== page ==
"In the partial and broken objects she gathers, Hurd finds the transcendent. Easily braiding observation and reflection, she is a clear-eyed witness to living gracefully with the wrack and ruin of our human burdens. She is a marvelous writer."
—Alison Hawthorne Deming, author of Writing the Sacred Into the Real
Writing from beaches as far-flung as Morocco, St. Croix, or Alaska, and as familiar as California and Cape Cod, she helps us see beauty in the gruesome feeding process of the moon snail. She holds up an encrusted, still-sealed message bottle to make tangible the emotional divide between mother and daughter. She considers a chunk of sea glass and the possibilities of transformation.
The book began on a beach, Hurd says, "with the realization that a lot of what I care about survives in spite of—perhaps because of—having been broken or lost for a while in backward drift. Picking up egg cases, stones, shells, I kept turning them over—in my hands and in my mind."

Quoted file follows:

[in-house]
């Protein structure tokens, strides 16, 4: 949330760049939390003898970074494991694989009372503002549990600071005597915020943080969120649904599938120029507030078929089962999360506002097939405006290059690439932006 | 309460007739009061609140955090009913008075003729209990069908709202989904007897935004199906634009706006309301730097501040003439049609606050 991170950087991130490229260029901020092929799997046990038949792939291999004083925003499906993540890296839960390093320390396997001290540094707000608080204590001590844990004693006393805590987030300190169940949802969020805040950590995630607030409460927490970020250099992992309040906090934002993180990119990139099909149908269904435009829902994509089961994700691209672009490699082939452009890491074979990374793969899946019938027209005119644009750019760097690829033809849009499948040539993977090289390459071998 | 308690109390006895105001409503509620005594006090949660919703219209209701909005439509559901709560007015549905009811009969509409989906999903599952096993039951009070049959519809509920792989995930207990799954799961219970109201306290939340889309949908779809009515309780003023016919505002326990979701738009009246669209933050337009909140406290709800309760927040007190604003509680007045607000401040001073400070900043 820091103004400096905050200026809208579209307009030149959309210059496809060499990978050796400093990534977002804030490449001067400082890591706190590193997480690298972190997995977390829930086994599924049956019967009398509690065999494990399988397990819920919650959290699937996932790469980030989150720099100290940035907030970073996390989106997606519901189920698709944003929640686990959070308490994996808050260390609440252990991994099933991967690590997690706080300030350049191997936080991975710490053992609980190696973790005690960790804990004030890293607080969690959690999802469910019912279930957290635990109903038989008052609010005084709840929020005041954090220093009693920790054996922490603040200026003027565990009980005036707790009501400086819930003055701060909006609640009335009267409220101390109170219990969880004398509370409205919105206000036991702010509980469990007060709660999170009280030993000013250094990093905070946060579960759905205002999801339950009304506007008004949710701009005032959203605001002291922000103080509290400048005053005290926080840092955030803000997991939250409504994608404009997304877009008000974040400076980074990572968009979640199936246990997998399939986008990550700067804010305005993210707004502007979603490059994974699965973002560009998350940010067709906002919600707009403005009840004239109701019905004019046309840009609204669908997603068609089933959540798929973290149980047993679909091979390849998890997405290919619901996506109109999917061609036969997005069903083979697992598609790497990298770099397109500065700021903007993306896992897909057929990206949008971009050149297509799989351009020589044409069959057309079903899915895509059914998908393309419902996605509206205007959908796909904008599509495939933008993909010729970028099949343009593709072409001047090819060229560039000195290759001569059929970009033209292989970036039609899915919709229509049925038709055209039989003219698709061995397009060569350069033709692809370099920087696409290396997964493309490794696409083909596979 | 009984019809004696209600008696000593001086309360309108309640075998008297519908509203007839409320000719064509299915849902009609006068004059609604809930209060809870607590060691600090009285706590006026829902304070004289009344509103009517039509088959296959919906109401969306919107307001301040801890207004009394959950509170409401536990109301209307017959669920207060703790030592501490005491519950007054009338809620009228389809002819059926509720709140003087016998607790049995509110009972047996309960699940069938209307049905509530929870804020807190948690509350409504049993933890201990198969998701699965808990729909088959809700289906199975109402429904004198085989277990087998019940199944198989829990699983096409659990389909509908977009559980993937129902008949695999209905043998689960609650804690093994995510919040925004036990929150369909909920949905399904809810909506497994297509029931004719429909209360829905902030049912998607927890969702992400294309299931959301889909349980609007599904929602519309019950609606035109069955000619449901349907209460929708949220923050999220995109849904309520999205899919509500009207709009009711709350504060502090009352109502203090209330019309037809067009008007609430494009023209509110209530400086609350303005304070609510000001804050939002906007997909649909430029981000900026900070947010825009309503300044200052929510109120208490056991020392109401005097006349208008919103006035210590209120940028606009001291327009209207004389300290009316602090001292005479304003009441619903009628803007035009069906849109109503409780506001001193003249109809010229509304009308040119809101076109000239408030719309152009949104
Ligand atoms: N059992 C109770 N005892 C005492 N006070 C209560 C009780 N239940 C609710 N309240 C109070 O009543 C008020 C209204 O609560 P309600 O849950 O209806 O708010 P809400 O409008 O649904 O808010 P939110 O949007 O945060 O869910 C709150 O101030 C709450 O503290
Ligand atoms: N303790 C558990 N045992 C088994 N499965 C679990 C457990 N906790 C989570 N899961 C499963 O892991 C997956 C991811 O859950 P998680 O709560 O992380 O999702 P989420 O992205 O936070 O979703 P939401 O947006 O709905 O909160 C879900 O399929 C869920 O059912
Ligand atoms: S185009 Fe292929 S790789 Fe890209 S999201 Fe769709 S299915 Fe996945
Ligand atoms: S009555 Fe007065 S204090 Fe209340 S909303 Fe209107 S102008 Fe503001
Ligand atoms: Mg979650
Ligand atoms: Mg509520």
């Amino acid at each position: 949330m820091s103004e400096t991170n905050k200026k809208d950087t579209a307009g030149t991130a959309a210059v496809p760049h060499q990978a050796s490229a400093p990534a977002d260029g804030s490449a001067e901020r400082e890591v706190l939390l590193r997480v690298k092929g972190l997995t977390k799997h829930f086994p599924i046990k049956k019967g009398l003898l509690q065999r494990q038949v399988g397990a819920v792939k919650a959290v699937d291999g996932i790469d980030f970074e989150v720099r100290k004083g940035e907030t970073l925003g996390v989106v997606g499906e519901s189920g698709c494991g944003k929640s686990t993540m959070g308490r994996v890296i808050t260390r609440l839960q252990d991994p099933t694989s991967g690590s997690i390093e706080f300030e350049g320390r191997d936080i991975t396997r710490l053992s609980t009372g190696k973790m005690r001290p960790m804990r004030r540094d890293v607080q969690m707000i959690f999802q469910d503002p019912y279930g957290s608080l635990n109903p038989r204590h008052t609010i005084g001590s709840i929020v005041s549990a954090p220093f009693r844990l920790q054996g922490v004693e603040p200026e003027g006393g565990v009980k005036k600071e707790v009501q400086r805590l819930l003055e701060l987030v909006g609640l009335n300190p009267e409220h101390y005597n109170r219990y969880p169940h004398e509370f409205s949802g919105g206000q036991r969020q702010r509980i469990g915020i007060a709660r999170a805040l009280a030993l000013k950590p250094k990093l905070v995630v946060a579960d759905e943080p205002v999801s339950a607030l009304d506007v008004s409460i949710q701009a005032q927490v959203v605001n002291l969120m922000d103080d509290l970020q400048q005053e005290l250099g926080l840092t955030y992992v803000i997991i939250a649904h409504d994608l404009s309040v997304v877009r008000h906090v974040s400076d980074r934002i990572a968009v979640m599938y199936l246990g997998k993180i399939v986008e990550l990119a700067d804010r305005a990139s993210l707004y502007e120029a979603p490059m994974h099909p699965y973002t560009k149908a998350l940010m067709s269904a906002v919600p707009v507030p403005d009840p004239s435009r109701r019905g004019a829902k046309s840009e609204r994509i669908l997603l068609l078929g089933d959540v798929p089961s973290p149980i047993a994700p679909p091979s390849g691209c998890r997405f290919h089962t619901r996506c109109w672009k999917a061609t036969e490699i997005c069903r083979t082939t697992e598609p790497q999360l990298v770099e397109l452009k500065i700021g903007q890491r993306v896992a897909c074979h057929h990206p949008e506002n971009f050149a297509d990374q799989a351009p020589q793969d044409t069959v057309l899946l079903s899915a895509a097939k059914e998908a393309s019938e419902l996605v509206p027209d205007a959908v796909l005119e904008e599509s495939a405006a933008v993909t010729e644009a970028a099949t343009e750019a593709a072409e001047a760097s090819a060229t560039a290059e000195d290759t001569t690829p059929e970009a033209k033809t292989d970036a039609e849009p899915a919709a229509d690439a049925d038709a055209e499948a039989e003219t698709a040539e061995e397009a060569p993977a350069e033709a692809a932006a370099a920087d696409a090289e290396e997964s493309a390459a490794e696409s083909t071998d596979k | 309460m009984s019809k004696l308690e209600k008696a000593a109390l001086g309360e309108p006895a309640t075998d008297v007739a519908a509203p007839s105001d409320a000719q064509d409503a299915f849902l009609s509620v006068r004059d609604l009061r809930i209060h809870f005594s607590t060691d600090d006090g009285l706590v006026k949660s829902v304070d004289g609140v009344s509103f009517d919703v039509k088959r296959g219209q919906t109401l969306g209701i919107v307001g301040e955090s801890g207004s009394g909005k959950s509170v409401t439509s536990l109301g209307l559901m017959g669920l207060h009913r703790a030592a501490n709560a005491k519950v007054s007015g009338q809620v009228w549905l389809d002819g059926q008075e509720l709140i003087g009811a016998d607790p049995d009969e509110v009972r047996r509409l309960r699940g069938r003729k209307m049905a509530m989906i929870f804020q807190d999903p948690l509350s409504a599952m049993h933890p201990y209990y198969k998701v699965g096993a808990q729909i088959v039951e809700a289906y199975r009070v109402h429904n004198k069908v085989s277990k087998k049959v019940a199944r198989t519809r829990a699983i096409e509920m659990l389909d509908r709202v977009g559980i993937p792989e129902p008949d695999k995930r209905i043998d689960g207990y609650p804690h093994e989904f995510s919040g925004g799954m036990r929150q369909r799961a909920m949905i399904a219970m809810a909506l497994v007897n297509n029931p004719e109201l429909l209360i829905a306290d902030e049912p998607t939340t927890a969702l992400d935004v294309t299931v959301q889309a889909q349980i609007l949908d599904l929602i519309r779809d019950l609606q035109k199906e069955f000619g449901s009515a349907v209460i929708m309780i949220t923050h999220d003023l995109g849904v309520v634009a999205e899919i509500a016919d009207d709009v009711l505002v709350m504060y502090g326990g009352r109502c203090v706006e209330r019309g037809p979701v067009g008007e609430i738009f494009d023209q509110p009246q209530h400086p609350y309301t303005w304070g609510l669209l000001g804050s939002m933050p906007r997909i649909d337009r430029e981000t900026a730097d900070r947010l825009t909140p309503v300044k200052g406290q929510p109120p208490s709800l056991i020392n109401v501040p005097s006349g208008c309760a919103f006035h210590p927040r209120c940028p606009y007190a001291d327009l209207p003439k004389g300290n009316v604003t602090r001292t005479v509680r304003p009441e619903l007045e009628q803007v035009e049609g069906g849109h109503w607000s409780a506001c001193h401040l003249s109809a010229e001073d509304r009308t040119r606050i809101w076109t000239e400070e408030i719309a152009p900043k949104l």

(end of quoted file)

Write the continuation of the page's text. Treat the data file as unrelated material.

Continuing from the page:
Each chapter starts with close attention to an object—a shell fragment of a pelican egg, or perhaps a jellyfish—but then widens into larger concerns: the persistence of habits, desire, disappointments, the lie of the perfectly preserved, the pleasures of aversions, transformations, and a phenomenon from physics known as the strange attractor.
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